When the social construction of a drug begins to shift from favorable to unfavorable, moral entrepreneurs (e.g., powerful people who take up the anti-drug cause) often utilize pronounced rhetoric about the drug’s problematic physiological and psychological effects in order to control its use. While these concerns have merit, they are not the only reasons some drugs become controlled substances and fall within the jurisdiction of the criminal justice system. Such public health concerns exist alongside economic and political motives, many of which the public remains unaware. This point will surface frequently in the text below.
Opium and Cocaine Use and Control: Late 1880s and early 1900s.
Most accounts of the history of drug use and social control begin with opiates and cocaine, two of the first drugs to be legally controlled in the United States. The present chapter, therefore, begins with the origins of opiate and cocaine use in our society and others, followed by the campaigns for social control of them.
is the primary psychoactive drug- a narcotic- in the naturally grown poppy plant. It is used to make drugs like heroin, morphine, and oxycontin.
Recall that opium is derived from the poppy plant, which today is grown mostly in Asia and the Middle East. The principal active ingredient in opium is morphine. Opium has been with humankind for centuries, i.e., its use has been traced back to the Mediterranean and Asia in the 16th century (Brecher 1972; McCoy**). For 4,000 years, it was a folk medicine and a recreational euphoric. Its use was highly praised. Many called it God’s Own Medicine (Brecher 1972).
As its value in the medical community increased, a commercial opium trade spread across Europe (1640-1773) to supply the world’s demand (McCoy** ). Opium became extraordinarily profitable during this time. As an addictive drug, it required a daily dose. Soon, the opium trade was transformed from a luxury good into commodity for mass consumption, making it integral to the economies and lifestyles of both Asian and Atlantic nations.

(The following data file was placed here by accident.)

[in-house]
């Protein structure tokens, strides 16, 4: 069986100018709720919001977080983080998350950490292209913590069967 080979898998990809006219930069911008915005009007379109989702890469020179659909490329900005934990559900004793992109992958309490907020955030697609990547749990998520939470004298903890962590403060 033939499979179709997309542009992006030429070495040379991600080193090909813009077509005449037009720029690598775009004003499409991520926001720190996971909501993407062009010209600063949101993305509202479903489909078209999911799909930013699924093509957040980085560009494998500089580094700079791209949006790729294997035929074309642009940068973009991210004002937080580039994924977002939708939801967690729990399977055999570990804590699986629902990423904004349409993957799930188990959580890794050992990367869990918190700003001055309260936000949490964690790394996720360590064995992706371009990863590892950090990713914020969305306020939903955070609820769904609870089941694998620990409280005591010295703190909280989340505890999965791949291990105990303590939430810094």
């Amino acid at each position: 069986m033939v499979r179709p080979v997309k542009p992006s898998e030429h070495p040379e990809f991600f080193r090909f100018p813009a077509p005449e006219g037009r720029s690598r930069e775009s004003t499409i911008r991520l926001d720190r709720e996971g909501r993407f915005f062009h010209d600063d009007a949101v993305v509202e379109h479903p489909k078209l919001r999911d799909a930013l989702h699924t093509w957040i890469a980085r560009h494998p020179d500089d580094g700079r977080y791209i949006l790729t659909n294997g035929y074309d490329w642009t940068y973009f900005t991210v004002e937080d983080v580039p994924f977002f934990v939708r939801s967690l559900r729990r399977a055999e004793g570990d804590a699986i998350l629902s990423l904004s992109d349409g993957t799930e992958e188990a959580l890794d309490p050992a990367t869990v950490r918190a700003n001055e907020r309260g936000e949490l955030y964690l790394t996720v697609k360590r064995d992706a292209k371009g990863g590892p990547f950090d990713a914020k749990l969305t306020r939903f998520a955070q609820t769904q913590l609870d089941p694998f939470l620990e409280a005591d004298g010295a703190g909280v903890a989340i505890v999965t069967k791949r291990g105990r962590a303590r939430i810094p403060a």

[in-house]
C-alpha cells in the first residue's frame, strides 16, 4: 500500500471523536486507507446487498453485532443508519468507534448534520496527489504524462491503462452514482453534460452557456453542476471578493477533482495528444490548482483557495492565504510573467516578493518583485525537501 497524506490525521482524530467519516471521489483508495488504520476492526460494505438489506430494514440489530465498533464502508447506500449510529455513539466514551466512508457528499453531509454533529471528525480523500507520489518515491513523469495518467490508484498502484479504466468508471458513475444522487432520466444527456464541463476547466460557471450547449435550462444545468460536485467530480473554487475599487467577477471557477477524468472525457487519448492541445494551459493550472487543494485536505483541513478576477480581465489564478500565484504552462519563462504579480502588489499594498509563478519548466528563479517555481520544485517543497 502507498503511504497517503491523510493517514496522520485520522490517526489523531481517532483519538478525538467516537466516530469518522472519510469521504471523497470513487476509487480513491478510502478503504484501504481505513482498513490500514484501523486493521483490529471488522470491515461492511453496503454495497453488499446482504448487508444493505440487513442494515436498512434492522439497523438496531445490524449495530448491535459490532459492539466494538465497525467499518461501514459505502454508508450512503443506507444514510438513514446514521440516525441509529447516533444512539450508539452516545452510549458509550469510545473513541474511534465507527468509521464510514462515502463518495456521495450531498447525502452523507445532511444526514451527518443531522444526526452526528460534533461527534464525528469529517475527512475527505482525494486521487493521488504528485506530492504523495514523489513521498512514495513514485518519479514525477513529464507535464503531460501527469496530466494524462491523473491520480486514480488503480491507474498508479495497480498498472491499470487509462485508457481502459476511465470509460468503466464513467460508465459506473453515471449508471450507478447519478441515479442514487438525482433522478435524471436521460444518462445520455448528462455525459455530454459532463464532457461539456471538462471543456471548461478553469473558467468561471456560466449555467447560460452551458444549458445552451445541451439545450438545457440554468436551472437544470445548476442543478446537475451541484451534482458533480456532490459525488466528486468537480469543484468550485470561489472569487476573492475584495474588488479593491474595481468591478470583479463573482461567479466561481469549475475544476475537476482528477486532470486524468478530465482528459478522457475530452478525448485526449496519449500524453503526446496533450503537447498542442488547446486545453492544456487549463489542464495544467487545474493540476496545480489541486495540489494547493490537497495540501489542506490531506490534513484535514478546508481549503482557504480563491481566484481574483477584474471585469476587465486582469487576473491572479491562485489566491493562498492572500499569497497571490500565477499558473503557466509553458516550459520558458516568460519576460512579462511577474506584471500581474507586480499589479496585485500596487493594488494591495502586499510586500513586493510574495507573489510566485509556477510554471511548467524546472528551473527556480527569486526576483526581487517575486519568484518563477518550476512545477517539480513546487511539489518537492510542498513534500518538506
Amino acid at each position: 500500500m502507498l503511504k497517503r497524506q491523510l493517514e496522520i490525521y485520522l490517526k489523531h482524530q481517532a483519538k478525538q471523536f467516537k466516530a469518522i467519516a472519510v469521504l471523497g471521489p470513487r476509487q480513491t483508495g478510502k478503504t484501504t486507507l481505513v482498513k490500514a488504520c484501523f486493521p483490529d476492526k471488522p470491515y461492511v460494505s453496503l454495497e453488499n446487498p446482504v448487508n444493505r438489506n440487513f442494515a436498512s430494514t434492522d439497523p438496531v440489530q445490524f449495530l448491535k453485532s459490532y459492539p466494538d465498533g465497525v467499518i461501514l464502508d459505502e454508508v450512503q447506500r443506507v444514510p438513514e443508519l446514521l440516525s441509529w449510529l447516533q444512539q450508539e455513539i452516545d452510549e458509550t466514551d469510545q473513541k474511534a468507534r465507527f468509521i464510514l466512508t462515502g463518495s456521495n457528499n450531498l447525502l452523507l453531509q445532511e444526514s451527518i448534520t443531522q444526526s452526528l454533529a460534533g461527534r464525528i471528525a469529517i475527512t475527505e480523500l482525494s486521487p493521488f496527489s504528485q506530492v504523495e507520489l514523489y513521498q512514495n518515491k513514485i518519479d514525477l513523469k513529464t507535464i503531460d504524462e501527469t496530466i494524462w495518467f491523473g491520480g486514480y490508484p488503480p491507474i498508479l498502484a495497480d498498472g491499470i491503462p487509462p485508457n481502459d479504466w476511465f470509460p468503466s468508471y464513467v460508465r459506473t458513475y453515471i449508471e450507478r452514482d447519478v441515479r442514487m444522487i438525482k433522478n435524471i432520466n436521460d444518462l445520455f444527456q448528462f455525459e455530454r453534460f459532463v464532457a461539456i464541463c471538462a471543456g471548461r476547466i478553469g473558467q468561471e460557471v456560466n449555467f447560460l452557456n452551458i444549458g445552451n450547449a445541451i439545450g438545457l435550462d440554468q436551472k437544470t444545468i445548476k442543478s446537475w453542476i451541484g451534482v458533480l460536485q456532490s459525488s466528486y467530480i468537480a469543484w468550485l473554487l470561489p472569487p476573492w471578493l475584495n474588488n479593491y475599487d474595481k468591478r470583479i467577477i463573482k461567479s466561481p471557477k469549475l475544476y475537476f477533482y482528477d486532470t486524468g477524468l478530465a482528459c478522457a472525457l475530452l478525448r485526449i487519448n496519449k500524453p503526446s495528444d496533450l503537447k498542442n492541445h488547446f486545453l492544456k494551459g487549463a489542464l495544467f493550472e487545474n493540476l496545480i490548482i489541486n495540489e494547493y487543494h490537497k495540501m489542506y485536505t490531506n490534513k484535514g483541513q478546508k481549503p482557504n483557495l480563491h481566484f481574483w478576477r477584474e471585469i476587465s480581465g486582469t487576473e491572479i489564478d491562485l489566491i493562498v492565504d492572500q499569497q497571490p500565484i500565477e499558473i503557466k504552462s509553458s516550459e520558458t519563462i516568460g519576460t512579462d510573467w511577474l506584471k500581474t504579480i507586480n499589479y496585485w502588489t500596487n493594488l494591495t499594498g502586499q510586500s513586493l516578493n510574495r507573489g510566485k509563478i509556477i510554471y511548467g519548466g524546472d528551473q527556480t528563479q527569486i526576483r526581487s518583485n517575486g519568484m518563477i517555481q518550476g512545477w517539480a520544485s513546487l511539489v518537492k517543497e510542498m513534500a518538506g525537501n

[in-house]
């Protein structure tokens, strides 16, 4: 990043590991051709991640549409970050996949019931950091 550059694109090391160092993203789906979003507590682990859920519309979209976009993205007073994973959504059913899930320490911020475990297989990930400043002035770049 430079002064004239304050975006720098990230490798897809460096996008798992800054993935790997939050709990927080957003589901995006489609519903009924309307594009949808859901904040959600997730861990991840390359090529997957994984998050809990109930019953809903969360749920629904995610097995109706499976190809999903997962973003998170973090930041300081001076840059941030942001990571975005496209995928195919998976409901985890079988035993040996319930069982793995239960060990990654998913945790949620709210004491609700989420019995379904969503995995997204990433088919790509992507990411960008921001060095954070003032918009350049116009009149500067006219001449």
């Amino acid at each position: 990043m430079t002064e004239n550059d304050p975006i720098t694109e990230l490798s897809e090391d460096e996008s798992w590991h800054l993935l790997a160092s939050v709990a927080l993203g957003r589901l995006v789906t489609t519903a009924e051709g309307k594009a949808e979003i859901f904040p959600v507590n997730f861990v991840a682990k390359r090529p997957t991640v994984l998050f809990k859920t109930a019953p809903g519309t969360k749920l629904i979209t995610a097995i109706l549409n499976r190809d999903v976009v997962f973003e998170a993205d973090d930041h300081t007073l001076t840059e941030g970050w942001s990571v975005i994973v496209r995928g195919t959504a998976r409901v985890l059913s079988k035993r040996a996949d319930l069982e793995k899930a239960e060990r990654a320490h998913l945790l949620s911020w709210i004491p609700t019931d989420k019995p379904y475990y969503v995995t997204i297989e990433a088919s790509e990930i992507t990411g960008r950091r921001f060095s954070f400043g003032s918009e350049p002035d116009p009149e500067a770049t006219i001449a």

In 1874, heroin was isolated from morphine. By 1898, it was manufactured by the Bayer Company in the U.S. At first, many hoped it to be a cure for the growing problem of morphine addiction (Brecher 1972; Musto 1999). Heroin was also widely utilized, so much so that by the early 20th century, morphine and heroin had become a major global commodity, comparable to such things as coffee and tea.
As is often the case, widespread use of the drug soon resulted in undesired outcomes including abuse and addiction. In a now famous quote, Brecher (1972) stated:
“The United States of America during the nineteenth century could quite properly be described as a ‘dope fiend's paradise’" (Brecher 1972).
is a stimulant, derived via chemical processing from coca leaves, which grow naturally.
For Brecher, the phrase ‘dope fiend’s paradise’ referred to the widespread availability, use, and abuse of opiates for a variety of purposes, some recreational, some medical. Opium and its derivatives were changing from God’s Own Medicine into something more like Satan’s curse!
Cocaine, which comes from the coca leaf, use can be traced back to ancient tribal customs of the Incas in the 16th century. Spanish conquistadores discovered coca leaf chewing among the Incans. Coca leaves, part of a mountain shrub, produced euphoria and other desirable effects. For example, the conquistadores gave coca to the Indians to keep them enslaved and secure more work from them (Brecher 1972).